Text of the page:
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From Stefano Mazzocchi <>
Subject Re: RT - Tree Traversal Implementation of Sitemaps and XSP
Date Fri, 05 Oct 2001 10:31:29 GMT
Oh, man, I just love these threads :)

Jason Foster wrote:
> It may be a little pretentious to use the "RT" prefix, but this is a random
> thought, so here goes...

Hey, there is no such thing as "pretentious" here. even if I was the
first to use the term RT to indicate more abstract reasoning, I'm for
sure not the only one that does think that way.
> During some of my (admittedly small amounts of) work with Cocoon I have
> found myself having to deal with the generated source code for the sitemap
> and some XSP pages.  Needless to say this was not a terribly pleasant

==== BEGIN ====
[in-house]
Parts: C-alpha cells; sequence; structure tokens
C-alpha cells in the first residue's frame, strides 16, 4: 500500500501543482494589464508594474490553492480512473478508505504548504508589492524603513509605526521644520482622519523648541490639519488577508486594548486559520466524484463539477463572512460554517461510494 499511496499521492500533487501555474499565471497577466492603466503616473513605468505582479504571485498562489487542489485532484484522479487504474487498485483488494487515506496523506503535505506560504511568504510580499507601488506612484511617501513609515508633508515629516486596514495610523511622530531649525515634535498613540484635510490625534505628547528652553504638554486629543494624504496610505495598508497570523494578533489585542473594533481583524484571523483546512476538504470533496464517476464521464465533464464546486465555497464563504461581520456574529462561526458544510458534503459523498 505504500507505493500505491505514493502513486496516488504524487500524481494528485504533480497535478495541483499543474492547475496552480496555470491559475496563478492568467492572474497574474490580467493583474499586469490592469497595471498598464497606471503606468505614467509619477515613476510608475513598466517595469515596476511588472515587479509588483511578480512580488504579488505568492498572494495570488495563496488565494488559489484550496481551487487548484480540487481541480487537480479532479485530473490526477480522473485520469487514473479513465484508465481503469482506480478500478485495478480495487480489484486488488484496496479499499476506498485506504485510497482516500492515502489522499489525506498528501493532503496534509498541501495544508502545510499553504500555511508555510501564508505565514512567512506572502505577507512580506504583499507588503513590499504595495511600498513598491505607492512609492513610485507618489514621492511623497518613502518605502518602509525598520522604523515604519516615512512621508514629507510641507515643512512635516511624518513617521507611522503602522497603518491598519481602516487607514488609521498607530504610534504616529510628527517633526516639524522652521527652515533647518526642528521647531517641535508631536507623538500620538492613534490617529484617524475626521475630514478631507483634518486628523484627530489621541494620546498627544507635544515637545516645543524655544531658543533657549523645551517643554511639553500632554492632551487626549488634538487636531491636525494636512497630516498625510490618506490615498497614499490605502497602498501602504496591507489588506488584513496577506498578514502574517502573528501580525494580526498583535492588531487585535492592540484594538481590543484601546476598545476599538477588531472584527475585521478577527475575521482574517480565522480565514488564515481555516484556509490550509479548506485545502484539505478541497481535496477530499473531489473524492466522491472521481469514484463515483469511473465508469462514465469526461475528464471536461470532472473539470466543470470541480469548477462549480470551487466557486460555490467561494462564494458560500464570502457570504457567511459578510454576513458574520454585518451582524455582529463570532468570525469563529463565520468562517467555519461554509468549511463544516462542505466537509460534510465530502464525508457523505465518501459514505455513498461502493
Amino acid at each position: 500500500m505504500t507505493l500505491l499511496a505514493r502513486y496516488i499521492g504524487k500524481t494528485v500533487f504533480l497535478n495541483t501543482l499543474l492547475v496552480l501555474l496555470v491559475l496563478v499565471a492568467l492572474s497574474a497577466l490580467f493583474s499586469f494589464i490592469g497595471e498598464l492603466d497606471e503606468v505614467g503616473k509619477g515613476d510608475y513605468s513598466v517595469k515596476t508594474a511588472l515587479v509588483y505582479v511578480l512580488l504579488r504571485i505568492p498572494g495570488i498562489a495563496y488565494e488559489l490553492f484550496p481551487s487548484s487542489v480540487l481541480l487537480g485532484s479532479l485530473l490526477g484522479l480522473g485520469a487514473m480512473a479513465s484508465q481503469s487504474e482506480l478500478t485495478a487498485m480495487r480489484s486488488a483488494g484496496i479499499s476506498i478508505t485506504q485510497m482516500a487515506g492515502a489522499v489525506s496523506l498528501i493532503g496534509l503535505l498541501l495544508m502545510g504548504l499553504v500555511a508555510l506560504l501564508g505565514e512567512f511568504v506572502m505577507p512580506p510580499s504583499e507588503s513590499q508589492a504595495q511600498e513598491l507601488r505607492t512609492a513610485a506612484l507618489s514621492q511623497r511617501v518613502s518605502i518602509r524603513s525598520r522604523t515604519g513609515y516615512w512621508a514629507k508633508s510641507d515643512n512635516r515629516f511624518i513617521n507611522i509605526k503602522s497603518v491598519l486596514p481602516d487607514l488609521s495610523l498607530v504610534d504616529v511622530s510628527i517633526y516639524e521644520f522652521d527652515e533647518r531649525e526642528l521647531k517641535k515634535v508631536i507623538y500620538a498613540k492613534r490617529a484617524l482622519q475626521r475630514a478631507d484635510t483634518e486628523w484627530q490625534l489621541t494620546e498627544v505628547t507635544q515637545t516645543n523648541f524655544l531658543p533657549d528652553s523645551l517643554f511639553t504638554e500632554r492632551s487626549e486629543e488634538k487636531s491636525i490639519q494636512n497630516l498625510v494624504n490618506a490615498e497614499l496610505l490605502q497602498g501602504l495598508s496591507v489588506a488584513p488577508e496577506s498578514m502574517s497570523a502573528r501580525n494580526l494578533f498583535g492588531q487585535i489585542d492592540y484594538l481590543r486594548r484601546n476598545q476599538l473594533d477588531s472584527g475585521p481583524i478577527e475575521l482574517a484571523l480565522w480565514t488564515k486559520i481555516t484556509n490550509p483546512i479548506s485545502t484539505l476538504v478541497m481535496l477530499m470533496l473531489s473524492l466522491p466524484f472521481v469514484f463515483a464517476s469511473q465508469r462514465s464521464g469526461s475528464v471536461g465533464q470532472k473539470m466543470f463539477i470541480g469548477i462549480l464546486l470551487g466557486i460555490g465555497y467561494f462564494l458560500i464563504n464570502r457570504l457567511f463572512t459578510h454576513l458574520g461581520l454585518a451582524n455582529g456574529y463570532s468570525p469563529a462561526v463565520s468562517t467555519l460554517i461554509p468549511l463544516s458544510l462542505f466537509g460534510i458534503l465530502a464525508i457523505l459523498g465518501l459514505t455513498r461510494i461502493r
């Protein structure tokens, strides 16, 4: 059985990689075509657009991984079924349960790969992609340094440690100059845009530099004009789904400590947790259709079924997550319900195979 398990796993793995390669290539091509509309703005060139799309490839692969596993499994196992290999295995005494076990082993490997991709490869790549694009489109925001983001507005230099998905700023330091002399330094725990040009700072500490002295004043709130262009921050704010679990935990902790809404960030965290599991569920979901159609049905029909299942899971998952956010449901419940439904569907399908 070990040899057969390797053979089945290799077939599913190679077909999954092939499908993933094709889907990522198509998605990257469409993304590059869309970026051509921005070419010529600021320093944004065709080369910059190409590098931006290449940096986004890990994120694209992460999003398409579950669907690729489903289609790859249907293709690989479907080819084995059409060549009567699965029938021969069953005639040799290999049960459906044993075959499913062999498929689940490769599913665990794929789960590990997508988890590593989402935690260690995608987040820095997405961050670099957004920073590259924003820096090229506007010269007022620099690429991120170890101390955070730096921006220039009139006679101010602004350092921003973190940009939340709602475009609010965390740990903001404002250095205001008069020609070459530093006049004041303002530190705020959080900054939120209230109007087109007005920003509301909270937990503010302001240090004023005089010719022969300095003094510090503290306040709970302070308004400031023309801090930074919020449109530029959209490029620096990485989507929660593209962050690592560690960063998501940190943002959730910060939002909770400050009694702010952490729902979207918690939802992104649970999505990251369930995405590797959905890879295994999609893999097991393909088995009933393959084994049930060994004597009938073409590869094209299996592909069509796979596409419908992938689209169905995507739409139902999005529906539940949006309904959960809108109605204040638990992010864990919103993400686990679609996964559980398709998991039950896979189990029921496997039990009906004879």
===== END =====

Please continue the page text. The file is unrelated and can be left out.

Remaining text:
> experience.

Don't tell me.
> It occurred to me that the path a request takes through the sitemap, or the
> generation of content from an XSP page, can be seen as a slightly involved
> tree traversal.

I haven't really had the time to think about it, but I agree.

> In combination with the Strategy pattern from the GOF, I
> got the following crazy idea:
> Why not parse the sitemap and create an in-memory representation
> (DOM,JDOM,???) where each node references both a component (Reader,
> Transformer, etc.) and a traversal strategy.  When a request comes in:
> 1. Create the appropriate object encapsulating the parameters, etc.
> 2. Request a thread from a request handling thread pool
> 3. Pass the thread the request object and the root of the sitemap tree
> Traversal of the tree basically consists of:
> 1. Request the strategy for the current node
> 2. Ask the strategy to do its thing
>   2a. Which in most cases is likely to be a pre-order traversal, I think